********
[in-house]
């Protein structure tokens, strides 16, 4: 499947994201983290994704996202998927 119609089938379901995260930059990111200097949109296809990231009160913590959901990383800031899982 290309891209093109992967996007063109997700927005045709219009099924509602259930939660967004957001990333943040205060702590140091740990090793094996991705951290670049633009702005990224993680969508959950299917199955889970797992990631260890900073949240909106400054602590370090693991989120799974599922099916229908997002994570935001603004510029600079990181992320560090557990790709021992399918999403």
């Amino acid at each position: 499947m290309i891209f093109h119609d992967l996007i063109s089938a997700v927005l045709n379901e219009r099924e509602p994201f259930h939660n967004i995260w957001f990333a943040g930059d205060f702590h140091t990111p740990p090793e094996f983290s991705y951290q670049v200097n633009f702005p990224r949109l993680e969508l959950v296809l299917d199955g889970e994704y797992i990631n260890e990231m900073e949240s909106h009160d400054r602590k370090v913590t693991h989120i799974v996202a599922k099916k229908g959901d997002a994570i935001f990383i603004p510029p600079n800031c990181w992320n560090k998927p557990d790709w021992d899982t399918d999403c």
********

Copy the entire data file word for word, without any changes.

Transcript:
[in-house]
């Protein structure tokens, strides 16, 4: 499947994201983290994704996202998927 119609089938379901995260930059990111200097949109296809990231009160913590959901990383800031899982 290309891209093109992967996007063109997700927005045709219009099924509602259930939660967004957001990333943040205060702590140091740990090793094996991705951290670049633009702005990224993680969508959950299917199955889970797992990631260890900073949240909106400054602590370090693991989120799974599922099916229908997002994570935001603004510029600079990181992320560090557990790709021992399918999403």
């Amino acid at each position: 499947m290309i891209f093109h119609d992967l996007i063109s089938a997700v927005l045709n379901e219009r099924e509602p994201f259930h939660n967004i995260w957001f990333a943040g930059d205060f702590h140091t990111p740990p090793e094996f983290s991705y951290q670049v200097n633009f702005p990224r949109l993680e969508l959950v296809l299917d199955g889970e994704y797992i990631n260890e990231m900073e949240s909106h009160d400054r602590k370090v913590t693991h989120i799974v996202a599922k099916k229908g959901d997002a994570i935001f990383i603004p510029p600079n800031c990181w992320n560090k998927p557990d790709w021992d899982t399918d999403c």